Listening was conducted on acoustics Klipsch The Sixes. First of all, I would call the sound airy - such an easy, relaxed and balanced presentation. The stage is spacious, most often not squeezed, but not as big as you expect from your favorite compositions. And here you understand - this player is not for everything.

Lenco L-91 turntable test

For example, jazz and soul, for some reason, sounded rather constrained and even. The tools were crammed together and couldn't breathe. I like it when musical parts look like a battle and a competition - there is very little energy here, and calm compositions seem to be just very quiet.

This was especially noticeable when listening to Bob Scobey's Frisco Jazz Band's album "Beauty And The Beat" in 1957 - a rather energetic and sincere imprint of its time. And also in the reissue of the soundtrack to "Cowboy Bebop" from the wonderful The Seatbelts - there was absolutely no separation and juiciness here. This kind of music deserves a more impressive player.

Orchestral, acoustic and hybrid motifs sound more interesting. Especially the violins and bass lines. If you love movie and video game soundtracks, Lenco is playing with its own money here. I used the soundtrack to the fifth episode of Star Wars as a guide, and in general I was not disappointed: the sound turned out to be massive, lively and booming.

Lenco L-91 turntable test

While this sound is fairly easy to get used to, the Lenco's overall ease of delivery doesn't get boring. Therefore, the hybrid orchestral music from Kazuma Jinnouchi, who wrote the wonderful soundtrack for Halo 5: Guardians, sounds great here too. I especially liked how the airy delivery highlighted the french horns in this soundtrack.

Also pleased with the sound of ambient. I'm not sure that there are so many texture fans in the world to listen to such music on vinyl, but why not - a smooth and balanced presentation does not color such tracks, and listening feels comfortable. Quiet compositions on the organ from Interstellar also behave well here - thanks to the very airiness and neutrality.

Lenco L-91 turntable test

Pop-music and electronica showed themselves in the best way. Here the most pure, sonorous and close to reality results were revealed. You can even pick up albums from the 80s like Sister Sledge's "When The Boys Meet The Girls" or Martika's self-titled album and you'll get that really naive, bright and lively pop sound.

But synth-pop produced the most crystal and unrestrained sound. CHVRCHES, The Naked and Famous, Grimes and similar groups feel very good and truly alive here - you even want to start dancing. The synths from Kavinsky or the soundtrack from Stranger Things are also sonorous and lively. This turntable certainly feels very good in such an energetic environment.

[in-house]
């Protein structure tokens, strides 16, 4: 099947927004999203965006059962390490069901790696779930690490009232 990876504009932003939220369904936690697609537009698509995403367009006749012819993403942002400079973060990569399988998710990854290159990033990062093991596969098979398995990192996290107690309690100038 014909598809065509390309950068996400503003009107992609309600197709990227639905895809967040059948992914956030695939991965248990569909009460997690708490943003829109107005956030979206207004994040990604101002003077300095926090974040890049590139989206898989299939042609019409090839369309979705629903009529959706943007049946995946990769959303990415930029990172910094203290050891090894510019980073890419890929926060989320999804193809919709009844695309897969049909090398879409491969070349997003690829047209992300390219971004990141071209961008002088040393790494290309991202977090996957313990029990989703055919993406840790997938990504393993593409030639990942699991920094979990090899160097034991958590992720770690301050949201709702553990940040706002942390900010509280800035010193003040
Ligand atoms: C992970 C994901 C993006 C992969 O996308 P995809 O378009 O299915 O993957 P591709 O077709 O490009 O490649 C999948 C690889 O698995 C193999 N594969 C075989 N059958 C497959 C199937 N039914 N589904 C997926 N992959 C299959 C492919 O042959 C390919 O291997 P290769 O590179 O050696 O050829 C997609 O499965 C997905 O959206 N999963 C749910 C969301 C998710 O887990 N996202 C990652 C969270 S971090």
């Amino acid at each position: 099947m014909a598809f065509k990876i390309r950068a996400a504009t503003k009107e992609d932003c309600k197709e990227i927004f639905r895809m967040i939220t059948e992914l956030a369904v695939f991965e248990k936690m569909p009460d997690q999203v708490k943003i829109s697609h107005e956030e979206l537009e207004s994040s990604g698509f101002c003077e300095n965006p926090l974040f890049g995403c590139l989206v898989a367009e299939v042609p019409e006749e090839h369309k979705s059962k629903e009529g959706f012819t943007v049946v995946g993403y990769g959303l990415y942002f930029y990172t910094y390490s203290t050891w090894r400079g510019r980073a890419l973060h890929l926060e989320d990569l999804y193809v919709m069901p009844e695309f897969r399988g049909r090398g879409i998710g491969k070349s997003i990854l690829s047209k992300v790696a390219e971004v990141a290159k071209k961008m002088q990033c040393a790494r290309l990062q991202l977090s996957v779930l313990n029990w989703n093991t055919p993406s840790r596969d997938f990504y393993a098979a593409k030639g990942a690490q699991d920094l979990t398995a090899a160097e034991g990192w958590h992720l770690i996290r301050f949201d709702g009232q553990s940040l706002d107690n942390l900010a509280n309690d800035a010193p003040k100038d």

But in darker electronics like The Prodigy or Massive Attack, such a bright presentation, on the contrary, interferes - the density is lost, and the tracks do not feel so massive. The Prodigy's "The Fat Of The Land" album simply lost in aggression, and "Mezzanine" by Massive Attack suffered the most - it feels like all the viscosity has been pumped out of there. As a result, the album sounds very distant, although, on the contrary, it should envelop the listener.

What is the result?

I'm going to assume that Lenco created this player with an eye on the young buyer, whose tastes will mostly consist of modern mobile and light music.

Most often, such a buyer does not want to think for a long time about whether the system plays well and whether it is necessary to improve its setup - it plays, and it does well. Which leads us to the lack of the ability to connect an external phono stage, that is, almost complete closeness for future upgrades.

Like it or not, this decision makes the Lenco L-91 a temporary turntable for many vinyl listeners. This turntable looks like a kind of first stage, necessary to try and decide if the young listener really likes this hobby.

Lenco L-91 turntable test

Nevertheless, this is a good player in the budget segment. Of course, some closeness and inability to play different genres equally well can scare away. On the other hand, if you came for simplicity and do not plan to somehow improve your setup, everything is in its place. And little things like a slipmat and a hitchhiking function will be a nice addition.

If you are unpretentious and do not want to spend a lot of time searching - why not. In addition, the player looks really good. Just please get rid of this sticker.


Nice design; smooth and balanced air supply; convenient autostop function; quality slipmat included.


Limited upgrade options; the location of the on / off button on the rear panel; lack of a height regulator at the tonearm; genre.


Lenco L-91

Lenco L-91 Turntable Specs

Speed ​​support: 33 and 45 rpm

Drive: belt

Support plate: aluminum, 332 mm, with rubber mat

Tonearm: straight, aluminum, detachable shell

Pickup: Audio Technica AT95

Additional functions: auto-stop, built-in phono stage (non-switchable)

Adjustments: anti-skating, downforce

Outputs: line, USB

Dimensions: 450x350x135 (with legs and lid)

Weight: 5 kg